Australian Great Barrier Reef may not be subjected to new port’s spoil dumping

The Guardian reports, 6th September 2014: “The deputy premier of Queensland, Jeff Seeney, will put a plan to state cabinet that would reverse the decision to dump sediment from the Abbot Point coal port development on the Great Barrier Reef, disposing of it on land instead, according to a report.

Seeney told the Weekend Australian he would then seek a meeting with the federal environment minister, Greg Hunt, to gain Canberra’s approval for the land-based solution. It is understood that the proponents, North Queensland Bulk Ports, GVK Hancock and Adani Group, have been planning to lodge an alternative plan to avoid dumping sediment on the reef.

Abbot Point

Abbot Point in Queensland, the site of the proposed coal port expansion.
Photograph: AAP

Hunt has already approved a plan to dredge 3m cubic metres, equivalent to 5m tonnes, of seabed in order to expand Abbot Point for an increase in coal exports. A proposal to dump the sediment within the reef’s marine park has also been approved by Hunt, although an exact site has yet to be identified.

Environmentalists have fiercely opposed the dumping, claiming it will damage the fragile coral and seagrass ecosystem. It has emerged that scientists at the Great Barrier Reef marine park authority warned against dumping in the marine park, only to be overruled.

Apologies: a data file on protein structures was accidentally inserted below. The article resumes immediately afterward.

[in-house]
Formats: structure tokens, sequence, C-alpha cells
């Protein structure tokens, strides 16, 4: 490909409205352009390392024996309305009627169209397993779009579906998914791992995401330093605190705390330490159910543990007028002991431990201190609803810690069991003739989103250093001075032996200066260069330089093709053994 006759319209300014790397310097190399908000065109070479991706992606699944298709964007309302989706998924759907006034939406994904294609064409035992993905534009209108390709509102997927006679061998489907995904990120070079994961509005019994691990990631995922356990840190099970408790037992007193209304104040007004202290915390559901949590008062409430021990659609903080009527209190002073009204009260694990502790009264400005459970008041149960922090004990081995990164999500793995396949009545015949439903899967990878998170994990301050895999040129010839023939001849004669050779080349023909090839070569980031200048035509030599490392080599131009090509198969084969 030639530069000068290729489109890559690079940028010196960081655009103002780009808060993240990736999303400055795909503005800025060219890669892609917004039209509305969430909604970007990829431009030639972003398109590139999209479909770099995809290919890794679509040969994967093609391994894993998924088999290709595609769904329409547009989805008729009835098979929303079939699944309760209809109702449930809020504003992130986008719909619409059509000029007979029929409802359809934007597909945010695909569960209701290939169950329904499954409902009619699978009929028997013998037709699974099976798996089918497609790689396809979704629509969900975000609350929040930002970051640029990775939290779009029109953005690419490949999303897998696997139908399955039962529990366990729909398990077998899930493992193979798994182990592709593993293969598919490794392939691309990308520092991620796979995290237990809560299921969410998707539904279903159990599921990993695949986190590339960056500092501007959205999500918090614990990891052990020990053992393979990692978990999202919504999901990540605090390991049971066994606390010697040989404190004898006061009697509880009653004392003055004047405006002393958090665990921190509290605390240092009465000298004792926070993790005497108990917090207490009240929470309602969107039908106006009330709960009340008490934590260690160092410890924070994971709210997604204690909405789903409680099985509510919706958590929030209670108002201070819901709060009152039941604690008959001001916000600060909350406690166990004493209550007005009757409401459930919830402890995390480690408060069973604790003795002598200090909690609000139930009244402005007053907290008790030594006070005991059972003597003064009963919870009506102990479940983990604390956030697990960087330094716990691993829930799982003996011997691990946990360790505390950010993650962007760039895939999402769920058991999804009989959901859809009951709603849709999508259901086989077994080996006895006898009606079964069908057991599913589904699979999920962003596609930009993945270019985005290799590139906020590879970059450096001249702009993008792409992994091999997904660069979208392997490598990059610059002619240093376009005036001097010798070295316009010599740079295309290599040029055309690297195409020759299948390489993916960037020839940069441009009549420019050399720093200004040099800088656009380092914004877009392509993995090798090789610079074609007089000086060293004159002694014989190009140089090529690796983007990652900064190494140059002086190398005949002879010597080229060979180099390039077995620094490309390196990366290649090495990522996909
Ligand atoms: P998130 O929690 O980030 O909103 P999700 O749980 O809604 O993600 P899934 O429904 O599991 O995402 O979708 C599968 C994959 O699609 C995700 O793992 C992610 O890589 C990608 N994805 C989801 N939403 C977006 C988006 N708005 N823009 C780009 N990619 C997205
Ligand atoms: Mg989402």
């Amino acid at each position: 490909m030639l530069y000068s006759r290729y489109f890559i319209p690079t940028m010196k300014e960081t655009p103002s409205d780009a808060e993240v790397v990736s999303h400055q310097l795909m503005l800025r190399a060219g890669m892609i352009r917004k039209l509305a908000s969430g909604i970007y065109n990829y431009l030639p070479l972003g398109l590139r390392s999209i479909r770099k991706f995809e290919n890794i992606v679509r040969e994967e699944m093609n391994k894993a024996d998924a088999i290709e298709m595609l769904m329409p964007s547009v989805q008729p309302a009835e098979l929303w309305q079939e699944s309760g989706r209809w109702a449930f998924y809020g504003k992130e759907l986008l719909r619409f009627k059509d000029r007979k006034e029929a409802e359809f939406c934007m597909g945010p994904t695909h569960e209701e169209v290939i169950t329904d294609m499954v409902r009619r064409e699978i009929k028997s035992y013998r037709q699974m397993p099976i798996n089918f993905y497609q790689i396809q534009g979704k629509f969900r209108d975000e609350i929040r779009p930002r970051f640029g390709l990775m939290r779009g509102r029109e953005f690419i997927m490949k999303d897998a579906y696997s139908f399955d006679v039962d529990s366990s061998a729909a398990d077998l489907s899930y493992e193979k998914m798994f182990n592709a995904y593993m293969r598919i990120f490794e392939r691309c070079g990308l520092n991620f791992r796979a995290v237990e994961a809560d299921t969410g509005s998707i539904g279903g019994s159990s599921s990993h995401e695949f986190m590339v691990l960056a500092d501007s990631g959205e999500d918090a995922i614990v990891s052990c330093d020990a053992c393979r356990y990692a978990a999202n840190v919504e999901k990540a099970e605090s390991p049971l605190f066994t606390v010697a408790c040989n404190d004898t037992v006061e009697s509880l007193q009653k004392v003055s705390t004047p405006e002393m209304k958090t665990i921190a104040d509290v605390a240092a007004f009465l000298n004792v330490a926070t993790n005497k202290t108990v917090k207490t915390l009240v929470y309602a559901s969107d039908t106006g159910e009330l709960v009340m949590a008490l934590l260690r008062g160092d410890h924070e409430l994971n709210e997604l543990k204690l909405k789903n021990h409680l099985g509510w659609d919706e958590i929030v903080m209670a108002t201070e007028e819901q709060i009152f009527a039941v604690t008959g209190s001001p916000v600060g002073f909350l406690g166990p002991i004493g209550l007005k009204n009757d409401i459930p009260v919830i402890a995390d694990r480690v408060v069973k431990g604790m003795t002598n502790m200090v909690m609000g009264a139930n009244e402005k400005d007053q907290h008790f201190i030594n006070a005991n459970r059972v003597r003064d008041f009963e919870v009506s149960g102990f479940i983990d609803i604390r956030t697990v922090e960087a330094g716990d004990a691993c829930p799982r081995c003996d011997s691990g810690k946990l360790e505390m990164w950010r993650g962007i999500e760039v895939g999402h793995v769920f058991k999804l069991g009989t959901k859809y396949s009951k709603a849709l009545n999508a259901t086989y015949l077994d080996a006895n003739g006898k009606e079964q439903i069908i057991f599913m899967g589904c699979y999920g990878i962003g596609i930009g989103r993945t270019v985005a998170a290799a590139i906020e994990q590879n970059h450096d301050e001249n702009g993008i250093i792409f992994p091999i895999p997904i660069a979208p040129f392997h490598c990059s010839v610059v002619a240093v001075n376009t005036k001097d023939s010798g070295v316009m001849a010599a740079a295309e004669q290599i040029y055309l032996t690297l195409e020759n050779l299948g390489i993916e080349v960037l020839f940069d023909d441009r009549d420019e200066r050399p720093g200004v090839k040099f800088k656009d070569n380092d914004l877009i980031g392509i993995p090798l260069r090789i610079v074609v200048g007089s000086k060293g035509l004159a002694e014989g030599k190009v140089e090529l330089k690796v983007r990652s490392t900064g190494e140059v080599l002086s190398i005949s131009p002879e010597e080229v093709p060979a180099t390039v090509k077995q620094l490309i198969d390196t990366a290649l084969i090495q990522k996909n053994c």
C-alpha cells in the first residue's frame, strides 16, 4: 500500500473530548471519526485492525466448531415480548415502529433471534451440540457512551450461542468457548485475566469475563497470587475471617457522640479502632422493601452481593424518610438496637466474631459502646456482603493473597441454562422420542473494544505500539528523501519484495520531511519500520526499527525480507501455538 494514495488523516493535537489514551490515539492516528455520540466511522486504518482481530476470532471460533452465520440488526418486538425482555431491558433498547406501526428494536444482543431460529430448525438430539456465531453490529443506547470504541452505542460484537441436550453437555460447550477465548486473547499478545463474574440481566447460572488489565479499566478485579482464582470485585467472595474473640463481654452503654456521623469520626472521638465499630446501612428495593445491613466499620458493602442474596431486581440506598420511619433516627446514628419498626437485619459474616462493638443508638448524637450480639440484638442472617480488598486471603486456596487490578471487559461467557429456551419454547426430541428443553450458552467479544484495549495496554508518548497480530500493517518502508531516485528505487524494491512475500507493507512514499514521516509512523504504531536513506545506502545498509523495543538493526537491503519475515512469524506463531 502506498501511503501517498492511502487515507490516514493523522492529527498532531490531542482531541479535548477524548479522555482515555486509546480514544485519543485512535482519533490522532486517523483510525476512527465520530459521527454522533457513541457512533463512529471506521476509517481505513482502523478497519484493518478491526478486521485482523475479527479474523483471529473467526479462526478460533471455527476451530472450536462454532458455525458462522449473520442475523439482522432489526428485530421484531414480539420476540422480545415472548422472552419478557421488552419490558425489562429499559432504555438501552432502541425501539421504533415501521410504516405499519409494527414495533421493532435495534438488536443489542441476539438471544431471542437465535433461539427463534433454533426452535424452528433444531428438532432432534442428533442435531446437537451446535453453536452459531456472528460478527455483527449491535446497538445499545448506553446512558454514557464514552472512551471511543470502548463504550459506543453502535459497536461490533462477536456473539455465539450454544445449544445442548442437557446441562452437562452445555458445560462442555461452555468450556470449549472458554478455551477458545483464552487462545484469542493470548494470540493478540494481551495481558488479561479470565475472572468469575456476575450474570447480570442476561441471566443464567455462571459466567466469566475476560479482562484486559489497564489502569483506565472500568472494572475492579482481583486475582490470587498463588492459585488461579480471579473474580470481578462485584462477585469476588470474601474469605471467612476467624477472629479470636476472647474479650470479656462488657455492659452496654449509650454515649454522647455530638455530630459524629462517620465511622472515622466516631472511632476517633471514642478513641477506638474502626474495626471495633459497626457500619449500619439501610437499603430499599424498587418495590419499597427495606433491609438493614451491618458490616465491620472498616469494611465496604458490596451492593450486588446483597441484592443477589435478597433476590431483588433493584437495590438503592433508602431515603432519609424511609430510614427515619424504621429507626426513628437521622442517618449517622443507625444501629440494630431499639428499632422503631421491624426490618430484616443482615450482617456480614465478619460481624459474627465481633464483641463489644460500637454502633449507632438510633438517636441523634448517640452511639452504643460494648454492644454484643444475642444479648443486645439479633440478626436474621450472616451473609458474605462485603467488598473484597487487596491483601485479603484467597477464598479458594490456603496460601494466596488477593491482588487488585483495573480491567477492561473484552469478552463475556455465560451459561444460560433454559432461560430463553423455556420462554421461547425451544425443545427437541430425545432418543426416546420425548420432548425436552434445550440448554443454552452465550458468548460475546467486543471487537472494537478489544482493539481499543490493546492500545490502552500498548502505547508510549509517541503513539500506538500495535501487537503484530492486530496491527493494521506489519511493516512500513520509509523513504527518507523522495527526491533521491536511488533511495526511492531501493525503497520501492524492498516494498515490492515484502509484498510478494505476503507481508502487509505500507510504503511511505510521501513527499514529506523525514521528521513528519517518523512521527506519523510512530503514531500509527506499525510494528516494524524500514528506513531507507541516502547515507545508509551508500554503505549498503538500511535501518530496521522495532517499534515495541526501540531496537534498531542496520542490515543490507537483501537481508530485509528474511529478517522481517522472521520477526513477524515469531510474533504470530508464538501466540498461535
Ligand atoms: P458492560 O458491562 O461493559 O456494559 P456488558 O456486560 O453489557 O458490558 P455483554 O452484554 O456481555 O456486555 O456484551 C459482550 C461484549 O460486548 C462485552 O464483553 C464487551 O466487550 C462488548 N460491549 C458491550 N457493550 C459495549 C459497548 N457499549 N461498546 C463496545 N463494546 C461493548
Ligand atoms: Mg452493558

It is understood that the port’s developers have been considering land-based disposal for some time and have identified a new site that was previously not available.

A recent report by the Great Barrier Reef marine park authority warned that the reef was in poor condition and was likely to deteriorate, with climate change and pollution cited as the key threats.

The Queensland government reportedly hopes the turnaround will persuade Unesco not to list the Great Barrier Reef as in danger.

Source: The Guardian, 6th September 2014. For the full text, see

Please do share this

  • Facebook
  • Twitter
  • Delicious
  • StumbleUpon
  • Add to favorites
  • Email
  • RSS